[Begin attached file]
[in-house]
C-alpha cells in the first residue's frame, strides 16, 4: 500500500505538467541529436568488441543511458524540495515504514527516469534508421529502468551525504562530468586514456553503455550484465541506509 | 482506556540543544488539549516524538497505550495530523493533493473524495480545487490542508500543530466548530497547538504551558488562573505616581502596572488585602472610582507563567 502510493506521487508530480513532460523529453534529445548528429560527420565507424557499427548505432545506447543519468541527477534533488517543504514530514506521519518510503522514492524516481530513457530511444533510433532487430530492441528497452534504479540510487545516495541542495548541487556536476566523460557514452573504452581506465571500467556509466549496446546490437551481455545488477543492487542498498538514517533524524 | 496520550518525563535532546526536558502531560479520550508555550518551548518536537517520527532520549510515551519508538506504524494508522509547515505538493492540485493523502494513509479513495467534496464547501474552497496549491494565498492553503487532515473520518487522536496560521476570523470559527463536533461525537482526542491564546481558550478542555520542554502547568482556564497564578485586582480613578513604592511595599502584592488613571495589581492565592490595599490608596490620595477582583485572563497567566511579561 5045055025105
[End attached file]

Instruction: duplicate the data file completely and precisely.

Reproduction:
[in-house]
C-alpha cells in the first residue's frame, strides 16, 4: 500500500505538467541529436568488441543511458524540495515504514527516469534508421529502468551525504562530468586514456553503455550484465541506509 | 482506556540543544488539549516524538497505550495530523493533493473524495480545487490542508500543530466548530497547538504551558488562573505616581502596572488585602472610582507563567 502510493506521487508530480513532460523529453534529445548528429560527420565507424557499427548505432545506447543519468541527477534533488517543504514530514506521519518510503522514492524516481530513457530511444533510433532487430530492441528497452534504479540510487545516495541542495548541487556536476566523460557514452573504452581506465571500467556509466549496446546490437551481455545488477543492487542498498538514517533524524 | 496520550518525563535532546526536558502531560479520550508555550518551548518536537517520527532520549510515551519508538506504524494508522509547515505538493492540485493523502494513509479513495467534496464547501474552497496549491494565498492553503487532515473520518487522536496560521476570523470559527463536533461525537482526542491564546481558550478542555520542554502547568482556564497564578485586582480613578513604592511595599502584592488613571495589581492565592490595599490608596490620595477582583485572563497567566511579561 5045055025105